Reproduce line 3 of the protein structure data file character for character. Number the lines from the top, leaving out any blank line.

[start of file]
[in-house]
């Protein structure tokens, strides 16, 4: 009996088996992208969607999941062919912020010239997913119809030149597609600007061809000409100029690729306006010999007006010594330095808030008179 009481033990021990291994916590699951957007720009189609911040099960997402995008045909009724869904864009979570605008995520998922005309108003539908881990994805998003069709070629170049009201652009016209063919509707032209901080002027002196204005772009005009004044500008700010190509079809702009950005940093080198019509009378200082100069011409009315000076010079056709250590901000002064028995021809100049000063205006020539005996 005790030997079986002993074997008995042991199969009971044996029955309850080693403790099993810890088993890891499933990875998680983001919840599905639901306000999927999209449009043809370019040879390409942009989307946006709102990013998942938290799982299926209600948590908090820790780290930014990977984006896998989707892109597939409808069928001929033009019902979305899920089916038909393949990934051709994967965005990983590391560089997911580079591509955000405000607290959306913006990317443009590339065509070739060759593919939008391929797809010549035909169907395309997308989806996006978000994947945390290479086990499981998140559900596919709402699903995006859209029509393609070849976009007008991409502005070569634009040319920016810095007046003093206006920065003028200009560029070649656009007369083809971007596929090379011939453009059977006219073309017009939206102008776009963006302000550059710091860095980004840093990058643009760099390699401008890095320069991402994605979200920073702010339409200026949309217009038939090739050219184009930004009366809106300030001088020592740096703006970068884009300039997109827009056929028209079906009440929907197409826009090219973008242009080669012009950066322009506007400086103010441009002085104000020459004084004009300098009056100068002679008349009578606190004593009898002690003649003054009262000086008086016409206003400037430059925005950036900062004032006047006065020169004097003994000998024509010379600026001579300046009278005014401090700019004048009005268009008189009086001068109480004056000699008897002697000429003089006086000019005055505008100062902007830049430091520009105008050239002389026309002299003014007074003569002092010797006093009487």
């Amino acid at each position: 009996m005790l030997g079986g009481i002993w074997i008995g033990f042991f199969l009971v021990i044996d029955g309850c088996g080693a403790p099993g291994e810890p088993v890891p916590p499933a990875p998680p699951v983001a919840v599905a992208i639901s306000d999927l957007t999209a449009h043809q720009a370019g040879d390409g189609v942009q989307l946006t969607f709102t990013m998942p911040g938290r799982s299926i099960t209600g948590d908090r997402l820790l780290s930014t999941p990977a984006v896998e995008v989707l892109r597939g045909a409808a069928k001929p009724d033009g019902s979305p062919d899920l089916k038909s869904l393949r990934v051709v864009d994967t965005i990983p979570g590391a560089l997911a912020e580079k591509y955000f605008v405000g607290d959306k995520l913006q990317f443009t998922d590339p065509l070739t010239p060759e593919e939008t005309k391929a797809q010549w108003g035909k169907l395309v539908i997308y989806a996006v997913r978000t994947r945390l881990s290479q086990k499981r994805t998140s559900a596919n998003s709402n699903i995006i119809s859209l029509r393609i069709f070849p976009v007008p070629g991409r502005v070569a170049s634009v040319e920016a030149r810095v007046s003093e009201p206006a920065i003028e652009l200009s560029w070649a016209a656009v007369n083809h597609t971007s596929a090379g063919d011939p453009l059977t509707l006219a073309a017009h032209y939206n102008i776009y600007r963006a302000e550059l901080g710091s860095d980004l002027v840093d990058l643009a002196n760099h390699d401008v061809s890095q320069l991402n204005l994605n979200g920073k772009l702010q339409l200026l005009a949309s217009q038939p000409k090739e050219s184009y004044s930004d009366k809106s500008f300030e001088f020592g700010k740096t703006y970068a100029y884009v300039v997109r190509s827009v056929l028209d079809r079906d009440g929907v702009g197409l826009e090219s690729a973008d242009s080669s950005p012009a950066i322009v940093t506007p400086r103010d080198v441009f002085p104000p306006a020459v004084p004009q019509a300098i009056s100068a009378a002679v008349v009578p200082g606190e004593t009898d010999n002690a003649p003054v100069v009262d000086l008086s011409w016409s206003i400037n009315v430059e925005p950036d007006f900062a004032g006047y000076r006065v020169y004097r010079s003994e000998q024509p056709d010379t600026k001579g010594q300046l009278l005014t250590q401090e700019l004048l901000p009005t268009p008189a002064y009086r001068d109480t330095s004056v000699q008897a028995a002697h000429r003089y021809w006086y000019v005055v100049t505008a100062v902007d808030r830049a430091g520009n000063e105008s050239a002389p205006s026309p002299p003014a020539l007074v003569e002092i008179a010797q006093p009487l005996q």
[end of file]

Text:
């Amino acid at each position: 009996m005790l030997g079986g009481i002993w074997i008995g033990f042991f199969l009971v021990i044996d029955g309850c088996g080693a403790p099993g291994e810890p088993v890891p916590p499933a990875p998680p699951v983001a919840v599905a992208i639901s306000d999927l957007t999209a449009h043809q720009a370019g040879d390409g189609v942009q989307l946006t969607f709102t990013m998942p911040g938290r799982s299926i099960t209600g948590d908090r997402l820790l780290s930014t999941p990977a984006v896998e995008v989707l892109r597939g045909a409808a069928k001929p009724d033009g019902s979305p062919d899920l089916k038909s869904l393949r990934v051709v864009d994967t965005i990983p979570g590391a560089l997911a912020e580079k591509y955000f605008v405000g607290d959306k995520l913006q990317f443009t998922d590339p065509l070739t010239p060759e593919e939008t005309k391929a797809q010549w108003g035909k169907l395309v539908i997308y989806a996006v997913r978000t994947r945390l881990s290479q086990k499981r994805t998140s559900a596919n998003s709402n699903i995006i119809s859209l029509r393609i069709f070849p976009v007008p070629g991409r502005v070569a170049s634009v040319e920016a030149r810095v007046s003093e009201p206006a920065i003028e652009l200009s560029w070649a016209a656009v007369n083809h597609t971007s596929a090379g063919d011939p453009l059977t509707l006219a073309a017009h032209y939206n102008i776009y600007r963006a302000e550059l901080g710091s860095d980004l002027v840093d990058l643009a002196n760099h390699d401008v061809s890095q320069l991402n204005l994605n979200g920073k772009l702010q339409l200026l005009a949309s217009q038939p000409k090739e050219s184009y004044s930004d009366k809106s500008f300030e001088f020592g700010k740096t703006y970068a100029y884009v300039v997109r190509s827009v056929l028209d079809r079906d009440g929907v702009g197409l826009e090219s690729a973008d242009s080669s950005p012009a950066i322009v940093t506007p400086r103010d080198v441009f002085p104000p306006a020459v004084p004009q019509a300098i009056s100068a009378a002679v008349v009578p200082g606190e004593t009898d010999n002690a003649p003054v100069v009262d000086l008086s011409w016409s206003i400037n009315v430059e925005p950036d007006f900062a004032g006047y000076r006065v020169y004097r010079s003994e000998q024509p056709d010379t600026k001579g010594q300046l009278l005014t250590q401090e700019l004048l901000p009005t268009p008189a002064y009086r001068d109480t330095s004056v000699q008897a028995a002697h000429r003089y021809w006086y000019v005055v100049t505008a100062v902007d808030r830049a430091g520009n000063e105008s050239a002389p205006s026309p002299p003014a020539l007074v003569e002092i008179a010797q006093p009487l005996q």